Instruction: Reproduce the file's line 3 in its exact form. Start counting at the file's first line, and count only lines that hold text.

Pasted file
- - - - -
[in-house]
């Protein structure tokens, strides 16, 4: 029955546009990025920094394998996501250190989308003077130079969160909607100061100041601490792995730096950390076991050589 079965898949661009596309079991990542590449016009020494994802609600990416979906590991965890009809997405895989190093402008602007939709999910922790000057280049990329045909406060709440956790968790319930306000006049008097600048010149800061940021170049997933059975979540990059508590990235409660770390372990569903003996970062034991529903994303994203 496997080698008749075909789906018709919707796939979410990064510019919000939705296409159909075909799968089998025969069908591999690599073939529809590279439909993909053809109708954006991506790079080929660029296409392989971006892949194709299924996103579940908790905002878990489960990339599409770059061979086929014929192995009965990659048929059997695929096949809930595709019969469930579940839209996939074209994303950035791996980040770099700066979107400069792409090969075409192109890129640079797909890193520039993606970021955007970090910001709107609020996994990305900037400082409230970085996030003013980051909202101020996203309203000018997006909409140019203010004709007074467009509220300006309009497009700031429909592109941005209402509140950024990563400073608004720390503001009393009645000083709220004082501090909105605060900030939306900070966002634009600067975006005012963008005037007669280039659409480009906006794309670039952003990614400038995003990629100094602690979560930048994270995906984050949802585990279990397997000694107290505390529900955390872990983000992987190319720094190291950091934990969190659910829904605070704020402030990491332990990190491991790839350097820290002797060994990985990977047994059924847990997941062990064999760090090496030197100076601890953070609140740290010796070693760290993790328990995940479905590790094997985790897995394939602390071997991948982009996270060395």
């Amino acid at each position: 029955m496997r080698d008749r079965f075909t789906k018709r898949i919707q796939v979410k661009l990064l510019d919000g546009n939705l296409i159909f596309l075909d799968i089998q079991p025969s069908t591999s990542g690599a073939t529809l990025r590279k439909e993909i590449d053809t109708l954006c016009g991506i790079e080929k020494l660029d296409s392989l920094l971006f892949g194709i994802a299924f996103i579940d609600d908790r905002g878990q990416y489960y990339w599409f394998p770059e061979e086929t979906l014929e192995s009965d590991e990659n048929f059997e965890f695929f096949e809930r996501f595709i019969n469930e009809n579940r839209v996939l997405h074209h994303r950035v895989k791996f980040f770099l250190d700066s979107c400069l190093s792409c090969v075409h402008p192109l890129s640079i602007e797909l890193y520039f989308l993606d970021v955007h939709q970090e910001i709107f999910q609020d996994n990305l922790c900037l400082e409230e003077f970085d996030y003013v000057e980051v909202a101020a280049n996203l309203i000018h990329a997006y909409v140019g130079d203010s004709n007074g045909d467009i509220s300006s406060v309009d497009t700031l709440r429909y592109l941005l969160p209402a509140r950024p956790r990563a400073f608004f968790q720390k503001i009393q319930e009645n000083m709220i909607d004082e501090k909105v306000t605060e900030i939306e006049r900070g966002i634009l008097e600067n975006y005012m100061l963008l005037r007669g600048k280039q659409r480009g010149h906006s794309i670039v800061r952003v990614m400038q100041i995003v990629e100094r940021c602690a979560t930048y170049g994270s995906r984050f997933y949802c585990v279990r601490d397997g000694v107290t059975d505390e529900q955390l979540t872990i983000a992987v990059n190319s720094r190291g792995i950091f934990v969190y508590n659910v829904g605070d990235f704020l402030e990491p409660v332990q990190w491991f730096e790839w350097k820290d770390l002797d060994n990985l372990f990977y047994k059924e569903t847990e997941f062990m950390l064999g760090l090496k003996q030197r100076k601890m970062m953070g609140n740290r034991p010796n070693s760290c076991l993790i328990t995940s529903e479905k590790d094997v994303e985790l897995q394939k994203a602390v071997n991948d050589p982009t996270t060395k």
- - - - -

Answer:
């Amino acid at each position: 029955m496997r080698d008749r079965f075909t789906k018709r898949i919707q796939v979410k661009l990064l510019d919000g546009n939705l296409i159909f596309l075909d799968i089998q079991p025969s069908t591999s990542g690599a073939t529809l990025r590279k439909e993909i590449d053809t109708l954006c016009g991506i790079e080929k020494l660029d296409s392989l920094l971006f892949g194709i994802a299924f996103i579940d609600d908790r905002g878990q990416y489960y990339w599409f394998p770059e061979e086929t979906l014929e192995s009965d590991e990659n048929f059997e965890f695929f096949e809930r996501f595709i019969n469930e009809n579940r839209v996939l997405h074209h994303r950035v895989k791996f980040f770099l250190d700066s979107c400069l190093s792409c090969v075409h402008p192109l890129s640079i602007e797909l890193y520039f989308l993606d970021v955007h939709q970090e910001i709107f999910q609020d996994n990305l922790c900037l400082e409230e003077f970085d996030y003013v000057e980051v909202a101020a280049n996203l309203i000018h990329a997006y909409v140019g130079d203010s004709n007074g045909d467009i509220s300006s406060v309009d497009t700031l709440r429909y592109l941005l969160p209402a509140r950024p956790r990563a400073f608004f968790q720390k503001i009393q319930e009645n000083m709220i909607d004082e501090k909105v306000t605060e900030i939306e006049r900070g966002i634009l008097e600067n975006y005012m100061l963008l005037r007669g600048k280039q659409r480009g010149h906006s794309i670039v800061r952003v990614m400038q100041i995003v990629e100094r940021c602690a979560t930048y170049g994270s995906r984050f997933y949802c585990v279990r601490d397997g000694v107290t059975d505390e529900q955390l979540t872990i983000a992987v990059n190319s720094r190291g792995i950091f934990v969190y508590n659910v829904g605070d990235f704020l402030e990491p409660v332990q990190w491991f730096e790839w350097k820290d770390l002797d060994n990985l372990f990977y047994k059924e569903t847990e997941f062990m950390l064999g760090l090496k003996q030197r100076k601890m970062m953070g609140n740290r034991p010796n070693s760290c076991l993790i328990t995940s529903e479905k590790d094997v994303e985790l897995q394939k994203a602390v071997n991948d050589p982009t996270t060395k």